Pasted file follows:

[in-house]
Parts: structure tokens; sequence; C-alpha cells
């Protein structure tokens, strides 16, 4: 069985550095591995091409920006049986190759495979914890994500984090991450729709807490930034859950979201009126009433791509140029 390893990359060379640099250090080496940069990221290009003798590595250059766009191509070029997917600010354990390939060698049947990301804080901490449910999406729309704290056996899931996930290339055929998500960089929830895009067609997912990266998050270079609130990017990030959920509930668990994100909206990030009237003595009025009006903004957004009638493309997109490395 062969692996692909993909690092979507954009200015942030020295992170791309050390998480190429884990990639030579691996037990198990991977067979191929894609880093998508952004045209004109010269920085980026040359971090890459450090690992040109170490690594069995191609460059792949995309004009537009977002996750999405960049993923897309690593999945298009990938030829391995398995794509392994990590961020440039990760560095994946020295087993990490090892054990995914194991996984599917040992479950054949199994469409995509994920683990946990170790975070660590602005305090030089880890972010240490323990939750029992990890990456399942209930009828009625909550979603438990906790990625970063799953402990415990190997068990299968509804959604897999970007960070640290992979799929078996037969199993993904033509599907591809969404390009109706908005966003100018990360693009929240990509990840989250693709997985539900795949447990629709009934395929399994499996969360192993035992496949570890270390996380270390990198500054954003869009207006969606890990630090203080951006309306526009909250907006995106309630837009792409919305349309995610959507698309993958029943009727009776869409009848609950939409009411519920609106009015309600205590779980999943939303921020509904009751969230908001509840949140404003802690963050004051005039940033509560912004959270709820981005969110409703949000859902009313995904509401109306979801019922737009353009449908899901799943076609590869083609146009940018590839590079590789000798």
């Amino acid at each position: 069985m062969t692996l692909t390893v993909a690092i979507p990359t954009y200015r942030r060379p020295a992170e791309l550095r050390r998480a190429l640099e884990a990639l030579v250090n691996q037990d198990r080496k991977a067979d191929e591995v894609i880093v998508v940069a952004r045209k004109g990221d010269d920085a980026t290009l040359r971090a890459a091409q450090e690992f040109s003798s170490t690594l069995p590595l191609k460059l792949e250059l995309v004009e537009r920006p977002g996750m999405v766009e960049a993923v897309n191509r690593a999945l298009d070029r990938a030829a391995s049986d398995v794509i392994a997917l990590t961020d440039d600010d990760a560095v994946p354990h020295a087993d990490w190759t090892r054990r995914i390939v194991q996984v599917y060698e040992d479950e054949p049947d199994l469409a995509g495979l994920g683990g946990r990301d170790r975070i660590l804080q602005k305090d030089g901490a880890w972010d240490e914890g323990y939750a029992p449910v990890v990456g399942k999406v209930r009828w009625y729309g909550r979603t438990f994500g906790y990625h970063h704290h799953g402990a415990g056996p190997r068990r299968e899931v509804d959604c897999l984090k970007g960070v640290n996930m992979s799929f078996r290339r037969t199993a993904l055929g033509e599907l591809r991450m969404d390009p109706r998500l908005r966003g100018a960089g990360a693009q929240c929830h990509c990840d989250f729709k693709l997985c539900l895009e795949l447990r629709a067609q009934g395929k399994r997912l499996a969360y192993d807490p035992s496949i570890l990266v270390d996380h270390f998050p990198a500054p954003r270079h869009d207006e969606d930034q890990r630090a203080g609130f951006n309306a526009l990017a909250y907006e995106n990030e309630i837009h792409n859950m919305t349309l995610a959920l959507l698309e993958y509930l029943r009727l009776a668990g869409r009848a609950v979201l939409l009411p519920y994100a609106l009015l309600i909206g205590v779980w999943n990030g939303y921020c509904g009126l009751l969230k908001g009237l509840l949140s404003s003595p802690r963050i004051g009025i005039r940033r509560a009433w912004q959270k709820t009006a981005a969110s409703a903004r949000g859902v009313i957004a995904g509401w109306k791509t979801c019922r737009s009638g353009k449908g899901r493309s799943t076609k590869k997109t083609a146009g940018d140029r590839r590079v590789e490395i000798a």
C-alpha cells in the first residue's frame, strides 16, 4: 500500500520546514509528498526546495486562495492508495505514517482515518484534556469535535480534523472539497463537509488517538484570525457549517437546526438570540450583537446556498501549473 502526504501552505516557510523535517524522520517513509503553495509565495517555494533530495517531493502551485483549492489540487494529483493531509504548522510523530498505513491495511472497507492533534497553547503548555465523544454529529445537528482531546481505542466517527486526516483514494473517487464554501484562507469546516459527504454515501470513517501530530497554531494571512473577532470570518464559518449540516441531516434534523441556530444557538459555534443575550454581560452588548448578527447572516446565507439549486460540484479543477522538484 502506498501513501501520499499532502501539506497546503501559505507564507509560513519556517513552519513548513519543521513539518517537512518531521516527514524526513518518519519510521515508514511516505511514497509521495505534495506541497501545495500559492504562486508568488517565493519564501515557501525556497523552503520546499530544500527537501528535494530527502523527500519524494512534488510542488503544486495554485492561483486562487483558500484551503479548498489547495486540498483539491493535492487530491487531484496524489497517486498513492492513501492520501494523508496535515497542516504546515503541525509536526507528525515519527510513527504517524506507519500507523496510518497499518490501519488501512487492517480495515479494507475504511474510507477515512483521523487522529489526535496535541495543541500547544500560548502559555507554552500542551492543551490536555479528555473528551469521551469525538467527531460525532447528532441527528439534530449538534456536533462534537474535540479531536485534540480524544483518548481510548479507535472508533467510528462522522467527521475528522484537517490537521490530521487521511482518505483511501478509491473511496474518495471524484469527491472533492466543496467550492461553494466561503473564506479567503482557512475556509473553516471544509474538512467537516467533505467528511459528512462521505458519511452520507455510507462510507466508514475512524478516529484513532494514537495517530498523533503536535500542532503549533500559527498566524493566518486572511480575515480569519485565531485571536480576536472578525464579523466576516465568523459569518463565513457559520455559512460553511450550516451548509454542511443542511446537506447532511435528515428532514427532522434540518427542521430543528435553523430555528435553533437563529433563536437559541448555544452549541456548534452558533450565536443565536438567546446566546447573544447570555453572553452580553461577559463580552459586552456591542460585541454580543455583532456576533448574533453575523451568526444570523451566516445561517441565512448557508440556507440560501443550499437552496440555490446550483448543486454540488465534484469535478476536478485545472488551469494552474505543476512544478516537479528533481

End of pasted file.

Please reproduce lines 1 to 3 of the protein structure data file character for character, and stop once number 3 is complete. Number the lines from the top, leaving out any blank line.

[in-house]
Parts: structure tokens; sequence; C-alpha cells
């Protein structure tokens, strides 16, 4: 069985550095591995091409920006049986190759495979914890994500984090991450729709807490930034859950979201009126009433791509140029 390893990359060379640099250090080496940069990221290009003798590595250059766009191509070029997917600010354990390939060698049947990301804080901490449910999406729309704290056996899931996930290339055929998500960089929830895009067609997912990266998050270079609130990017990030959920509930668990994100909206990030009237003595009025009006903004957004009638493309997109490395 062969692996692909993909690092979507954009200015942030020295992170791309050390998480190429884990990639030579691996037990198990991977067979191929894609880093998508952004045209004109010269920085980026040359971090890459450090690992040109170490690594069995191609460059792949995309004009537009977002996750999405960049993923897309690593999945298009990938030829391995398995794509392994990590961020440039990760560095994946020295087993990490090892054990995914194991996984599917040992479950054949199994469409995509994920683990946990170790975070660590602005305090030089880890972010240490323990939750029992990890990456399942209930009828009625909550979603438990906790990625970063799953402990415990190997068990299968509804959604897999970007960070640290992979799929078996037969199993993904033509599907591809969404390009109706908005966003100018990360693009929240990509990840989250693709997985539900795949447990629709009934395929399994499996969360192993035992496949570890270390996380270390990198500054954003869009207006969606890990630090203080951006309306526009909250907006995106309630837009792409919305349309995610959507698309993958029943009727009776869409009848609950939409009411519920609106009015309600205590779980999943939303921020509904009751969230908001509840949140404003802690963050004051005039940033509560912004959270709820981005969110409703949000859902009313995904509401109306979801019922737009353009449908899901799943076609590869083609146009940018590839590079590789000798």